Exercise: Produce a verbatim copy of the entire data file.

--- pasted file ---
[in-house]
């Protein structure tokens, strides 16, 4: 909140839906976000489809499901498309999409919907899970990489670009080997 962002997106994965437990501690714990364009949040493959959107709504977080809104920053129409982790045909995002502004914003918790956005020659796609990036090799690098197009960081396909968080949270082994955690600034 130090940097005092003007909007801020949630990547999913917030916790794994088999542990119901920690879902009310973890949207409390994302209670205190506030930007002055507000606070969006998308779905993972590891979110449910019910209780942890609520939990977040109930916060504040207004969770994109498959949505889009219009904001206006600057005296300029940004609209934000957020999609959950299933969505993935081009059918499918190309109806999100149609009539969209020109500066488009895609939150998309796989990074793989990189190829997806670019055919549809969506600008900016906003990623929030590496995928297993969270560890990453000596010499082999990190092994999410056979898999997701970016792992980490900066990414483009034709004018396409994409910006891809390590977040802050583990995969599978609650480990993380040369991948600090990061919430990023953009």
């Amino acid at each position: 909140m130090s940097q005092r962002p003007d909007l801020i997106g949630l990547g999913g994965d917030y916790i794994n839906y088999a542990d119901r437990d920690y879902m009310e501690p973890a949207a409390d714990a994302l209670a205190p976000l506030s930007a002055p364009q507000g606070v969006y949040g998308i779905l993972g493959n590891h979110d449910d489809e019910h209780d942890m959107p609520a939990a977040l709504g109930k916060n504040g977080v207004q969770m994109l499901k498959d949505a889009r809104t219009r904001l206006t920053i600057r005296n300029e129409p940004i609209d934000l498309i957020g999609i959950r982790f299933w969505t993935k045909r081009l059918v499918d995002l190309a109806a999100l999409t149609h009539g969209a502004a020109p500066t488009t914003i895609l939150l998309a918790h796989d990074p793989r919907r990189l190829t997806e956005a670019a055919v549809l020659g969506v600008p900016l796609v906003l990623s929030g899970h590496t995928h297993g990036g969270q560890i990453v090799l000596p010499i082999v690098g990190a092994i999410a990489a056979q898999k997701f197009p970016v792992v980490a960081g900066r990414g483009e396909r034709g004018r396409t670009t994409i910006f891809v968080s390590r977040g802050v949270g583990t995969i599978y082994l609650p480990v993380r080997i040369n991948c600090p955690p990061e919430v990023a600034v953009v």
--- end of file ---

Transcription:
[in-house]
């Protein structure tokens, strides 16, 4: 909140839906976000489809499901498309999409919907899970990489670009080997 962002997106994965437990501690714990364009949040493959959107709504977080809104920053129409982790045909995002502004914003918790956005020659796609990036090799690098197009960081396909968080949270082994955690600034 130090940097005092003007909007801020949630990547999913917030916790794994088999542990119901920690879902009310973890949207409390994302209670205190506030930007002055507000606070969006998308779905993972590891979110449910019910209780942890609520939990977040109930916060504040207004969770994109498959949505889009219009904001206006600057005296300029940004609209934000957020999609959950299933969505993935081009059918499918190309109806999100149609009539969209020109500066488009895609939150998309796989990074793989990189190829997806670019055919549809969506600008900016906003990623929030590496995928297993969270560890990453000596010499082999990190092994999410056979898999997701970016792992980490900066990414483009034709004018396409994409910006891809390590977040802050583990995969599978609650480990993380040369991948600090990061919430990023953009």
């Amino acid at each position: 909140m130090s940097q005092r962002p003007d909007l801020i997106g949630l990547g999913g994965d917030y916790i794994n839906y088999a542990d119901r437990d920690y879902m009310e501690p973890a949207a409390d714990a994302l209670a205190p976000l506030s930007a002055p364009q507000g606070v969006y949040g998308i779905l993972g493959n590891h979110d449910d489809e019910h209780d942890m959107p609520a939990a977040l709504g109930k916060n504040g977080v207004q969770m994109l499901k498959d949505a889009r809104t219009r904001l206006t920053i600057r005296n300029e129409p940004i609209d934000l498309i957020g999609i959950r982790f299933w969505t993935k045909r081009l059918v499918d995002l190309a109806a999100l999409t149609h009539g969209a502004a020109p500066t488009t914003i895609l939150l998309a918790h796989d990074p793989r919907r990189l190829t997806e956005a670019a055919v549809l020659g969506v600008p900016l796609v906003l990623s929030g899970h590496t995928h297993g990036g969270q560890i990453v090799l000596p010499i082999v690098g990190a092994i999410a990489a056979q898999k997701f197009p970016v792992v980490a960081g900066r990414g483009e396909r034709g004018r396409t670009t994409i910006f891809v968080s390590r977040g802050v949270g583990t995969i599978y082994l609650p480990v993380r080997i040369n991948c600090p955690p990061e919430v990023a600034v953009v």